Are you suggesting that it should be banned because it's "absurd"? The last I checked, our laws were supposed to protect our liberties, not to thrust down our throats a single-person's ideology. You have a problem with me lending someone my stock, or my home, to be paid back later? Tough cookies! It's my property, and I have a right to take such risks. Besides, most (if not all) lenders typically charge a fee or interest on the thing they lend in an attempt to make a profit and to minimize any losses.


  26. I watched the stewart interview and didn't come away from it as attacking short selling. in fact, none of my friends did.

  27. I'm currently shorting Reason and Cato and going long on Lew Rockwell and Peter Schiff.

  28. Your article misses the point: short selling is fine and a valuable way of deflating bubbles. Short selling on the side while going on television and encouraging your viewers to buy or short selling while spreading lies about the company- and then going on tv and bragging about those lies- is fraud.

  29. The issue that Stewart exposed was that insders like Cramer '06 were using questionable business practices (false rumors) to turn a profit. On that point I agree with him.

  30. While short selling should be defended, I am afraid we are missing the boat on some of the associated problems that people are legitimately complaining about. If we do not address things like naked short selling and the criminal spreading of rumors that are known to be false, then momentum will gain for banning short selling altogether. We need to pull our heads out of the sand and start providing answers to these problems instead of just expecting everyone to go along with us just because the free market is obviously good and right.

  31. Good article, except for the author's mystifying suggestion that shorting of mutual funds should be allowed.

    It is mystifying because mutual funds are an anachronism in todays market. There are so many exchange traded funds (ETFs) that can be shorted, why would you want to short mutuals (which are redeemed at NAV, not sold at market)?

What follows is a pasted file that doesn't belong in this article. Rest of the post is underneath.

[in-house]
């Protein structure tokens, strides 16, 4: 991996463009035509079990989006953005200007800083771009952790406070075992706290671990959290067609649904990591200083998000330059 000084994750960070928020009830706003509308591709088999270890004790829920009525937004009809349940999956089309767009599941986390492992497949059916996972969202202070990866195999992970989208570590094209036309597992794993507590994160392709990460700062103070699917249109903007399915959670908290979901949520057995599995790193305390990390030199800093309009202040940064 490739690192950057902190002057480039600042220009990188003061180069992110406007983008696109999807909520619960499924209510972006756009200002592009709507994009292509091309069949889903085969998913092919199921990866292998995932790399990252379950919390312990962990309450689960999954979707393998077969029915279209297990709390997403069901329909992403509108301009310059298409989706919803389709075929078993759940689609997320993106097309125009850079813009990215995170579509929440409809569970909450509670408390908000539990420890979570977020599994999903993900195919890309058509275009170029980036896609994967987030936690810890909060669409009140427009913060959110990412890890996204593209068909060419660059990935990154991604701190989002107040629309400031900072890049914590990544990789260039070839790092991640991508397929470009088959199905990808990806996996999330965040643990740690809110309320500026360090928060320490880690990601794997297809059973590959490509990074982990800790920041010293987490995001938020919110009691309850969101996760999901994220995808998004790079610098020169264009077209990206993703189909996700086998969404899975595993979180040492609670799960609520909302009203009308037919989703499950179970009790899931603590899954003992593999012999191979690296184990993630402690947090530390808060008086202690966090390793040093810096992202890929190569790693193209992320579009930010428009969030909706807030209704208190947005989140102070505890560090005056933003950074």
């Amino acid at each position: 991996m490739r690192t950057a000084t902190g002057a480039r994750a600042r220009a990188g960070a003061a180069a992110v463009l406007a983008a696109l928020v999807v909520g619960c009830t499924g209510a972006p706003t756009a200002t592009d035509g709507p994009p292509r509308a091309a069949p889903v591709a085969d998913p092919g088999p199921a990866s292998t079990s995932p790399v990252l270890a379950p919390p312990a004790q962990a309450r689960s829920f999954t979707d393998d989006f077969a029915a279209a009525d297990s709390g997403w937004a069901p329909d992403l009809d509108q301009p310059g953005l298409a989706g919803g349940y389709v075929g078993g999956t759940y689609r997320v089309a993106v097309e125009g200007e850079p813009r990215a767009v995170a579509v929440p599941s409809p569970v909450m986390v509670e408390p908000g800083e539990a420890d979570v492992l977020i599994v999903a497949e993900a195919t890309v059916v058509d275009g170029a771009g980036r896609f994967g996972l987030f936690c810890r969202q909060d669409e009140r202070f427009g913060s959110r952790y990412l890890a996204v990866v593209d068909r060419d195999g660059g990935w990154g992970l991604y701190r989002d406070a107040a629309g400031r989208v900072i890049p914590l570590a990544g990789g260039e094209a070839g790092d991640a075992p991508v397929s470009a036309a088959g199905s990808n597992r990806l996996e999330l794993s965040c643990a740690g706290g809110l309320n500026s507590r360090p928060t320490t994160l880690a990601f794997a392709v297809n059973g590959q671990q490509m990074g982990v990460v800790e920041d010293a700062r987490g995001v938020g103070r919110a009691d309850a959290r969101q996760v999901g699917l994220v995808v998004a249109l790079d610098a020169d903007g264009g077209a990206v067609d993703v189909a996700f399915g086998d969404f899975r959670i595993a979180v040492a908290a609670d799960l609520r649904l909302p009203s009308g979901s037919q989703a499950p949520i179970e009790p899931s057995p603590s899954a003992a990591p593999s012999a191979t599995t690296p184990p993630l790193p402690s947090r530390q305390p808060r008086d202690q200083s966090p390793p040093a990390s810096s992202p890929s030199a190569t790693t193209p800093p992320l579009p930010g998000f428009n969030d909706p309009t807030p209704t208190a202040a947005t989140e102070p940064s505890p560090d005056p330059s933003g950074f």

You can short the whole market or practically any segment of it with "reverse" ETFs, some are 2X or even 3X "shorts". Again, why would you ever want to short Mutuals? Strange idea.

  32. Good article. Stewart definitely did short selling a disservice. It does send important market messages. More importantly, short selling is not likely to cause trouble for average joe 401k holders. Short selling is very risky. Whereas when someone buys long, they can only lose what they put it, when someone sells short, if they try to short a stock of a good company, there is literally no limit to the amount of money they could lose, since there is no limit to how high that stock can rise. Even more to the point, when someone tries to short sell a good company, it is not going to take long before long buyers are going to take advantage of the depressed prices and drive the price back up. In this case, short selling has zero effect on the value of people's 401ks, the contents of which for the most part are not bought and sold minute to minute.

  33. I 100% agree with this article. During that show I had to pause it to explain to the people I was watching it with what short-selling actually entails and why it's important, valuable, and not at all the sinister practice it's being framed as. The trouble is people like Cramer who use their media presence and connections to create situations in the market that aren't reflective of the actual value of a stock, using techniques like short selling and options trading to capitalize on their media positions while flying below the SEC's radar.

  34. I think there's confusion between legit short selling, naked shorts (which game the system) and being a "short" with respect to a stock or sector.

    When Cramer buys short or tells folks to sell an investment (naked or otherwise), he's being a "short" (in contrast to a "long" who believes in the ongoing prospects of an investment). The problem is that many "shorts" spread rumors (as Cramer admitted doing) which can rise to the level of fraud.